INTRODUCTION: As the faltering Palestinian autonomy talks resumed in Egypt on Wednesday (11 November) tension was still high in the Israeli occupied West Bank.
GV ZOOM INTO SV Bethlehem street with soldiers on patrol
GV Soldiers in jeep and on foot patrol in Ramallah (2 shots)
GV Ramallah street with burning tyre (2 shots)
GV Road block in Ramallah (2 shots)
GV Bir Zeit University
GV Soldiers outside university ZOOM IN TO University sign
GV Students listening to history lecturer Professor Albert Aghazarian speaking
SEQ. 8: AGHAZARIAN: "We ask for the immediate re-opening of Bir Zeit University and the protection of academic rights, academic freedoms. We ask for the cessation of these oppressive measures of arresting people, detaining them, harassing them, house detentions and we are addressing ourselves to the international community in this respect. We have already started a campaign with our friends in the academic community."
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Background: INTRODUCTION: As the faltering Palestinian autonomy talks resumed in Egypt on Wednesday (11 November) tension was still high in the Israeli occupied West Bank. Security forces have arrested several prominent Arabs after more than a week of demonstrations in West Bank towns and at the Bir Zeit University.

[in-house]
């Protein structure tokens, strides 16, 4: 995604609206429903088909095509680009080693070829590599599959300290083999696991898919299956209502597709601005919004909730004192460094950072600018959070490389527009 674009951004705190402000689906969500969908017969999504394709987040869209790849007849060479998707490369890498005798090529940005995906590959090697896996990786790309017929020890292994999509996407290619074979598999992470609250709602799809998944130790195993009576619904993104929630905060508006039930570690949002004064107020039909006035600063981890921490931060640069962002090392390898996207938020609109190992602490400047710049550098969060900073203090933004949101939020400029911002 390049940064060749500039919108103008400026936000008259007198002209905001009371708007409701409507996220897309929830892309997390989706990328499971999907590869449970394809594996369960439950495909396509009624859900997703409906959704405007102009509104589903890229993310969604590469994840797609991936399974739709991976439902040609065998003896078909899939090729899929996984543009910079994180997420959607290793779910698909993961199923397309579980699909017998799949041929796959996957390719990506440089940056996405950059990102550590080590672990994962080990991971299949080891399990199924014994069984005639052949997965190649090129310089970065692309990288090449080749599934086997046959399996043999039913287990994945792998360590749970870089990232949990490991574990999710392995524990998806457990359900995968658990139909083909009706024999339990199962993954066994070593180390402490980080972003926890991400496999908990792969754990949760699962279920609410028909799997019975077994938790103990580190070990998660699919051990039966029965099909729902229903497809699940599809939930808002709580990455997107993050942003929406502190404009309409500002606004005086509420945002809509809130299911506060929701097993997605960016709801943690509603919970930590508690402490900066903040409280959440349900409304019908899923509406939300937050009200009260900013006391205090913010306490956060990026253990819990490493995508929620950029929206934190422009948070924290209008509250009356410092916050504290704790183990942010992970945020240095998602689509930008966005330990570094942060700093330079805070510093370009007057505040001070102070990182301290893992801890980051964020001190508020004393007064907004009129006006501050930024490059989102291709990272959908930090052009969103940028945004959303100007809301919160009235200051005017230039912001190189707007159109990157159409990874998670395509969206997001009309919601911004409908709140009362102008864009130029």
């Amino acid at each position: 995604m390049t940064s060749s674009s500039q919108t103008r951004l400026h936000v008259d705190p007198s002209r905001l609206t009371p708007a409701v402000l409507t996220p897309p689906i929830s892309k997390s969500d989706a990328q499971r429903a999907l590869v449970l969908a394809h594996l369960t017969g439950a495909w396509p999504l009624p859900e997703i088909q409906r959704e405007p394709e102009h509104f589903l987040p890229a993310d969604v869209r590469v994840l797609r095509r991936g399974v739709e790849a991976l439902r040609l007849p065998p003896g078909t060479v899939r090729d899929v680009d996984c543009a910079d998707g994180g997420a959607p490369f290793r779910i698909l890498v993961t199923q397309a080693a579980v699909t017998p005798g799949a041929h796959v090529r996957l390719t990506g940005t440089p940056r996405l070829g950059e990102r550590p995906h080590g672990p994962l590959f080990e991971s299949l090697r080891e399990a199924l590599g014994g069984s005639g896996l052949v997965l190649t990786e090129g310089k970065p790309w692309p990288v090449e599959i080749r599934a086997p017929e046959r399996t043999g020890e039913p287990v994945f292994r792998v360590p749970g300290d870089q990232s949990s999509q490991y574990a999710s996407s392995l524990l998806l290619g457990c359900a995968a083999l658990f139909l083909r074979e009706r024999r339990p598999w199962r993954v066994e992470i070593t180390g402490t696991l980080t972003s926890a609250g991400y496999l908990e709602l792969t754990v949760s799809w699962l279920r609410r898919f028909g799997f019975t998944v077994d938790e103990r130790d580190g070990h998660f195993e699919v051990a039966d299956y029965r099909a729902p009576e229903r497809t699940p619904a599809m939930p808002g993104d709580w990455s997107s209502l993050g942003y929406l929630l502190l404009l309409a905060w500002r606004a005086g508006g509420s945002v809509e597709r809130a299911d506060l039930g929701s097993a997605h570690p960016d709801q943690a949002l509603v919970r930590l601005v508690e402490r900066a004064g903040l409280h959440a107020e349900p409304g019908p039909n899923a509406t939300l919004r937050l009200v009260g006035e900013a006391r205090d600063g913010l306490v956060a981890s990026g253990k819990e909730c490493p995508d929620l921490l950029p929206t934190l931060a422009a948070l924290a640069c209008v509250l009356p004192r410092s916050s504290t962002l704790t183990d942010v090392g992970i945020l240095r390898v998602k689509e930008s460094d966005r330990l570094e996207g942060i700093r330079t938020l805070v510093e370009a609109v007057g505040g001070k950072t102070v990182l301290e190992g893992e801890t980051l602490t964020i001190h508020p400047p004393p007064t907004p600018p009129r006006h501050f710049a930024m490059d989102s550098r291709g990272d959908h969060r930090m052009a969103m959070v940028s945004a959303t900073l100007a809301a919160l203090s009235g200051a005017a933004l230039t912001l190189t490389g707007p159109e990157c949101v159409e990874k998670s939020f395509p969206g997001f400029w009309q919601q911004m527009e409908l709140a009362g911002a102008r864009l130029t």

SYNOPSIS: In Bethlehem and East Jerusalem, Arab shopkeepers closed on Tuesday (10 November) to protest at the introduction of civilian administrators. Palestinians regard this as a bi to implement autonomy on Israeli terms. Security was stepped up after a petrol bomb was hurled at an israeli army jeep. Those arrested were charged with inciting the violent protests, and included academic, trade union and municipal Arab representatives.
Israeli owned vehicles were set alight in Ramallah where the shopkeepers' strike was also observed. Police and security forces patrolled the streets and set up road blocks in an attempt to restore order. They also closed the nearby Bir Zeit University regarded as a hot-bad of Palestinian opposition.
Students and teaching staff are incensed at the closure as history lecturer Albert Aghazarian explained.